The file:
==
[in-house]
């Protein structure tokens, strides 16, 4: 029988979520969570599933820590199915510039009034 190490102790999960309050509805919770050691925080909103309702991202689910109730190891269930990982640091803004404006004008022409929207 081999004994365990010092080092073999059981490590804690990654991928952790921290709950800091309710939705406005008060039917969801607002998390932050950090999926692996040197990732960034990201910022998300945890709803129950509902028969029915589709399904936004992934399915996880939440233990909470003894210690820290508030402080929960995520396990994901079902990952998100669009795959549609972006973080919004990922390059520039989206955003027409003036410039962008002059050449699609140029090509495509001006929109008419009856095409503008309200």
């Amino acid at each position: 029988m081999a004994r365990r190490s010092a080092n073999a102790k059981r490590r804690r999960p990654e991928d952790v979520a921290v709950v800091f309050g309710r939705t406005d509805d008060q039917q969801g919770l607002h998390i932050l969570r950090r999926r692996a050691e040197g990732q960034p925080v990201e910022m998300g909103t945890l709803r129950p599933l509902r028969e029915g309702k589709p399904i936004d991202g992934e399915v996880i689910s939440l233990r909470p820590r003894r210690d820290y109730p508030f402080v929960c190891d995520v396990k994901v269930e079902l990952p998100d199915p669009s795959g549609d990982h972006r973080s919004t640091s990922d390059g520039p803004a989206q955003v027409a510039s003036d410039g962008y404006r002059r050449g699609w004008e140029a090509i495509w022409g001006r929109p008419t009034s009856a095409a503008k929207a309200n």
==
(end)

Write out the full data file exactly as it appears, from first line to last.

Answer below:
[in-house]
């Protein structure tokens, strides 16, 4: 029988979520969570599933820590199915510039009034 190490102790999960309050509805919770050691925080909103309702991202689910109730190891269930990982640091803004404006004008022409929207 081999004994365990010092080092073999059981490590804690990654991928952790921290709950800091309710939705406005008060039917969801607002998390932050950090999926692996040197990732960034990201910022998300945890709803129950509902028969029915589709399904936004992934399915996880939440233990909470003894210690820290508030402080929960995520396990994901079902990952998100669009795959549609972006973080919004990922390059520039989206955003027409003036410039962008002059050449699609140029090509495509001006929109008419009856095409503008309200």
């Amino acid at each position: 029988m081999a004994r365990r190490s010092a080092n073999a102790k059981r490590r804690r999960p990654e991928d952790v979520a921290v709950v800091f309050g309710r939705t406005d509805d008060q039917q969801g919770l607002h998390i932050l969570r950090r999926r692996a050691e040197g990732q960034p925080v990201e910022m998300g909103t945890l709803r129950p599933l509902r028969e029915g309702k589709p399904i936004d991202g992934e399915v996880i689910s939440l233990r909470p820590r003894r210690d820290y109730p508030f402080v929960c190891d995520v396990k994901v269930e079902l990952p998100d199915p669009s795959g549609d990982h972006r973080s919004t640091s990922d390059g520039p803004a989206q955003v027409a510039s003036d410039g962008y404006r002059r050449g699609w004008e140029a090509i495509w022409g001006r929109p008419t009034s009856a095409a503008k929207a309200n």